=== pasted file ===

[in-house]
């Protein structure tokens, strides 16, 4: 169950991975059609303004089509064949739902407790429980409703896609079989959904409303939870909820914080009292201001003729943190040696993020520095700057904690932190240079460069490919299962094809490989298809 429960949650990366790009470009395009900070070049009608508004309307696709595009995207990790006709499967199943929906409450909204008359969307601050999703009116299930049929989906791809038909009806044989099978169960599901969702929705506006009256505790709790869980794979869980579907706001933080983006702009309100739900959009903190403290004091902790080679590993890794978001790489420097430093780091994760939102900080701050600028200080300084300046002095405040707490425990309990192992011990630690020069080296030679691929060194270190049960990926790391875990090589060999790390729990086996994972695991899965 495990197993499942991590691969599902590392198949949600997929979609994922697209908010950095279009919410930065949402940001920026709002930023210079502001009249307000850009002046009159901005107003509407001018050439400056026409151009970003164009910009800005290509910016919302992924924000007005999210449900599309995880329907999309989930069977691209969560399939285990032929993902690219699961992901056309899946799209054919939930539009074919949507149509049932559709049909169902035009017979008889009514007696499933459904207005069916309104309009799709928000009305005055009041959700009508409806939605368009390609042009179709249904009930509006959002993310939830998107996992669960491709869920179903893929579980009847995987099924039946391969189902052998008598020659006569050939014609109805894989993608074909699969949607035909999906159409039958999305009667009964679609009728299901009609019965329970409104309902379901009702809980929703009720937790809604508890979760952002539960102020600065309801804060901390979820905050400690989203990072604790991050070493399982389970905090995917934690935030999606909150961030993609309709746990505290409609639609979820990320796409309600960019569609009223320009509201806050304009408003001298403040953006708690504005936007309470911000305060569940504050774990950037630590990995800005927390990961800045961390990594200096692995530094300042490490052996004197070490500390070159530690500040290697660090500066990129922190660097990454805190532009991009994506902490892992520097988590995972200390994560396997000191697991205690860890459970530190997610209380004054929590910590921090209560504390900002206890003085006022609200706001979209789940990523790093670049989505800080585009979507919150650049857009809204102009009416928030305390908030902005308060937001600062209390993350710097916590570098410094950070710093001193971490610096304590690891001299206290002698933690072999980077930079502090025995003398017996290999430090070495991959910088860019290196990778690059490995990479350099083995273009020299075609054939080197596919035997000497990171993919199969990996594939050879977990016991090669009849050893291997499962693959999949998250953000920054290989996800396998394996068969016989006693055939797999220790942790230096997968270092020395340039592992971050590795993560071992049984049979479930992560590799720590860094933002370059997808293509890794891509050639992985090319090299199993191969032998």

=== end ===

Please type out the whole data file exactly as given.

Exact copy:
[in-house]
């Protein structure tokens, strides 16, 4: 169950991975059609303004089509064949739902407790429980409703896609079989959904409303939870909820914080009292201001003729943190040696993020520095700057904690932190240079460069490919299962094809490989298809 429960949650990366790009470009395009900070070049009608508004309307696709595009995207990790006709499967199943929906409450909204008359969307601050999703009116299930049929989906791809038909009806044989099978169960599901969702929705506006009256505790709790869980794979869980579907706001933080983006702009309100739900959009903190403290004091902790080679590993890794978001790489420097430093780091994760939102900080701050600028200080300084300046002095405040707490425990309990192992011990630690020069080296030679691929060194270190049960990926790391875990090589060999790390729990086996994972695991899965 495990197993499942991590691969599902590392198949949600997929979609994922697209908010950095279009919410930065949402940001920026709002930023210079502001009249307000850009002046009159901005107003509407001018050439400056026409151009970003164009910009800005290509910016919302992924924000007005999210449900599309995880329907999309989930069977691209969560399939285990032929993902690219699961992901056309899946799209054919939930539009074919949507149509049932559709049909169902035009017979008889009514007696499933459904207005069916309104309009799709928000009305005055009041959700009508409806939605368009390609042009179709249904009930509006959002993310939830998107996992669960491709869920179903893929579980009847995987099924039946391969189902052998008598020659006569050939014609109805894989993608074909699969949607035909999906159409039958999305009667009964679609009728299901009609019965329970409104309902379901009702809980929703009720937790809604508890979760952002539960102020600065309801804060901390979820905050400690989203990072604790991050070493399982389970905090995917934690935030999606909150961030993609309709746990505290409609639609979820990320796409309600960019569609009223320009509201806050304009408003001298403040953006708690504005936007309470911000305060569940504050774990950037630590990995800005927390990961800045961390990594200096692995530094300042490490052996004197070490500390070159530690500040290697660090500066990129922190660097990454805190532009991009994506902490892992520097988590995972200390994560396997000191697991205690860890459970530190997610209380004054929590910590921090209560504390900002206890003085006022609200706001979209789940990523790093670049989505800080585009979507919150650049857009809204102009009416928030305390908030902005308060937001600062209390993350710097916590570098410094950070710093001193971490610096304590690891001299206290002698933690072999980077930079502090025995003398017996290999430090070495991959910088860019290196990778690059490995990479350099083995273009020299075609054939080197596919035997000497990171993919199969990996594939050879977990016991090669009849050893291997499962693959999949998250953000920054290989996800396998394996068969016989006693055939797999220790942790230096997968270092020395340039592992971050590795993560071992049984049979479930992560590799720590860094933002370059997808293509890794891509050639992985090319090299199993191969032998």